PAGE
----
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Hit ’Em Hard: Jack Spot, King of the Underworld Paperback – 2 Jun 2003
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' A lurid tale...but a fascinating one.' -- The Independent on Sunday
'compelling...the story of the battle for control of London's organised crime is gripping.' -- Evening Standard --This text refers to the Hardcover edition.
From the Back Cover
Once the undisputed king of the underworld, Jack Spot was the most powerful criminal in Britain. His thirty-year career began in the 1930s and saw him living on a knife-edge in a thrilling and dangerous world. Over the years, he had run-ins with the Krays, the Richardsons and that other guv'nor of guv'nors, Billy Hill, as well as keeping crooked coppers in his pocket
Spot maintained an extravagant lifestyle for decades, indulging his weakness for beautiful women and all the trappings of wealth. He funded his lifestyle with a series of ingenious crimes, yet managed to escape years with impunity, earning himself national notoriety. Spot had the respect of his own fraternity who regarded him as the true boss of the underworld. Many of those villains even modelled themselves on him.
Wensley Clarkson tells the fascinating story of Spot's life, based on interviews with contemporary criminals and with Jack Spot himself. The result is a thrilling, enthralling account of one man's criminal genius, set against the darkly glamorous world in which he moved.
"This was more than a mob fight. It was victory over the Nazis. I didn't want to swank, but that night I was the hero of the west end."
JACK SPOT, '1938'
Top customer reviews
It is worth reading for anyone who likes that era. His role in the Battle of Cable St is disputed. Did he really have a jail sentence for his part? Certainly a hard character. Most of us would not want to have met him.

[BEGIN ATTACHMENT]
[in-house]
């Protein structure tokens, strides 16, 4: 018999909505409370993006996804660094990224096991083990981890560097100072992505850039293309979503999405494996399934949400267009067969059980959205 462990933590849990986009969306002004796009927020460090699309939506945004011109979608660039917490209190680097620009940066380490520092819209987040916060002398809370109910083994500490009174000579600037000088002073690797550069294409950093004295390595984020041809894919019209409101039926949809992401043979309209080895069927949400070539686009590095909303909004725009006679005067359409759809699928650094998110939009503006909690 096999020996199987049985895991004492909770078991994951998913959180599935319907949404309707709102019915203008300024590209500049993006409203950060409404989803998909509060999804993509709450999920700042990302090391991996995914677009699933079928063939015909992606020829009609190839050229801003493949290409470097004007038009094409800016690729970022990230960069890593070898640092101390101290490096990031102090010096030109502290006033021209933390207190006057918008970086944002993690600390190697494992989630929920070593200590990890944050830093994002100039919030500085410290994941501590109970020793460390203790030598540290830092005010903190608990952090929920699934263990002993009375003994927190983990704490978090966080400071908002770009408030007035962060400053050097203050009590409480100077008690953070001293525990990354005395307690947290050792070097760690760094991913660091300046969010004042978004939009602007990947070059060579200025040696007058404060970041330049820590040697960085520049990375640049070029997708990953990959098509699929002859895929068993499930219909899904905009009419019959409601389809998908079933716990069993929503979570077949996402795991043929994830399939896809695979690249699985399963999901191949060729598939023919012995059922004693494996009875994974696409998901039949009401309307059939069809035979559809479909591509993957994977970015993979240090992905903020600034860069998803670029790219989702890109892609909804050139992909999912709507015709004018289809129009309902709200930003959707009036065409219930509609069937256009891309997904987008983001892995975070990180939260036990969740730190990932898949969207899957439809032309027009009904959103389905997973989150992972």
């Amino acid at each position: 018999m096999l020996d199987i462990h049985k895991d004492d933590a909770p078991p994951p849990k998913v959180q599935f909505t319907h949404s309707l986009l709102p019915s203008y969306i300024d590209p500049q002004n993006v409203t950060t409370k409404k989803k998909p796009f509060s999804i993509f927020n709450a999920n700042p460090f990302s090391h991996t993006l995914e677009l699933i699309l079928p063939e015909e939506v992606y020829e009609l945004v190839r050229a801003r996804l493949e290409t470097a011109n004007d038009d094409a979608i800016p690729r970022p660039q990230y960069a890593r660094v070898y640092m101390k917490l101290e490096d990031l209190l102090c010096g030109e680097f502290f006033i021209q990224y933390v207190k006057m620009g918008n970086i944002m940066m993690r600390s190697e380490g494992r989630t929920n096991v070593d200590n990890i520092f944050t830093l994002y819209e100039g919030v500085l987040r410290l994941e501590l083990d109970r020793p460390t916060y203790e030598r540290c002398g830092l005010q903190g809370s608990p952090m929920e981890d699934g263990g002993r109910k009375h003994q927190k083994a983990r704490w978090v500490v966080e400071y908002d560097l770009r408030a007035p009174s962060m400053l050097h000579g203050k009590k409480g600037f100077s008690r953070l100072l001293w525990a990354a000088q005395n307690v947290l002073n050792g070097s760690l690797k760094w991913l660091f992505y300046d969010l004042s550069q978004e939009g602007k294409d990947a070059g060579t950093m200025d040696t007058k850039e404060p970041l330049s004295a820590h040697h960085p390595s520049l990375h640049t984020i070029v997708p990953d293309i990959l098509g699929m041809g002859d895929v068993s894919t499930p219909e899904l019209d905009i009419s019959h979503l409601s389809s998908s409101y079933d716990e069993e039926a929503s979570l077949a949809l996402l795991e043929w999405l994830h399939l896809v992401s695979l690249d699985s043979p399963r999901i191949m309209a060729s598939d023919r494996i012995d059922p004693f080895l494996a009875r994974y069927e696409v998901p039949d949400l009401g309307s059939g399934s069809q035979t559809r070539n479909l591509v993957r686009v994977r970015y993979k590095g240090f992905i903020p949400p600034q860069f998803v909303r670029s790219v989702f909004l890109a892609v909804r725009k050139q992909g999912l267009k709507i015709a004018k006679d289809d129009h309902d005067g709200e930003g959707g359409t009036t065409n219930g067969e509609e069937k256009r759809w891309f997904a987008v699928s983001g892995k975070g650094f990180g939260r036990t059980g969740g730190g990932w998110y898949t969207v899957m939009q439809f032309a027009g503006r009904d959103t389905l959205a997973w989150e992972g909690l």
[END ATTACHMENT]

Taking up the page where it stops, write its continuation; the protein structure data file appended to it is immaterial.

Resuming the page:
The writing is very disjointed and often follows unconventional rules that are sometimes fairly meaningless:
"Few villains needed ration books because they tended to eat in caffs. Poles, Czechs and French-Canadians joined up with villains on the run, and many used guns." (Page 54) or
'Soldiers from Canada, France, Holland, Poland and Norway turned London into the wildest, most cosmopolitan capital in the world.' (Page 48) or
"The Buttolph was also frequented by villains from areas across the river such as Walworth Road, Old Kent Road, Kennington, Lambeth, Waterloo, Blackfriars, Peckham, Camberwell and the Borough" (page 64) or
"Most of the members weren't actually from Elephant and Castle, but from Walworth Road, Old Kent Road, Kennington, Lambeth, Waterloo, Blackfriars, Peckham, Camberwell and the Borough" (Page 121).
"Sending out Wolselys, Bentleys, Morrises, Rileys, Railtons and secret squad cars to hundres of locations across the capital brought no results" (Page 108)
It makes one wonder why we were not given a more comprehensive lists of areas of London or nations of the world or the marques used as police cars but I imagine that it was just random lists like so many others thrown in at random - not definitive, not researched just random lists.
Then there are some extraordinary inaccuracies:
"Greeno personally handled twelve murder investigations and solved them all including the apprehension of cold-blooded child killers Gordon Cummins and Arthur Heys" (Page 106)
Cummins killed four people aged between 40 and 32 whilst Heys killed one person aged 27.
The lack of knowledge of, or disregard for geography is also disappointing - I presume that this was also done in a desperate attempt to make the book slightly longer and that it was felt important to drop as many references to places as possible
"......a postman walked through the gates of the main London post office in Eastcastle Street, just a stone's throw from the Old Bailey, on the edge of the City of London." (page 101)
Whilst it is true that the Old Bailey is in the City of London - Eastcastle Street is a couple of miles away running off Oxford Street. I suppose that we should be grateful that it was not described as being almost outside Buckingham Palace or on the very steps of Scotland Yard.
The way the author constantly drops into the turgid narrative the same hackneyed expressions is generally uninspiring - almost everyone or everything is fearsome; a legend or legendary; famous or infamous; beloved or adored.
This is a dreadful book - throwing away the £1.99 will be a far more rewarding experience
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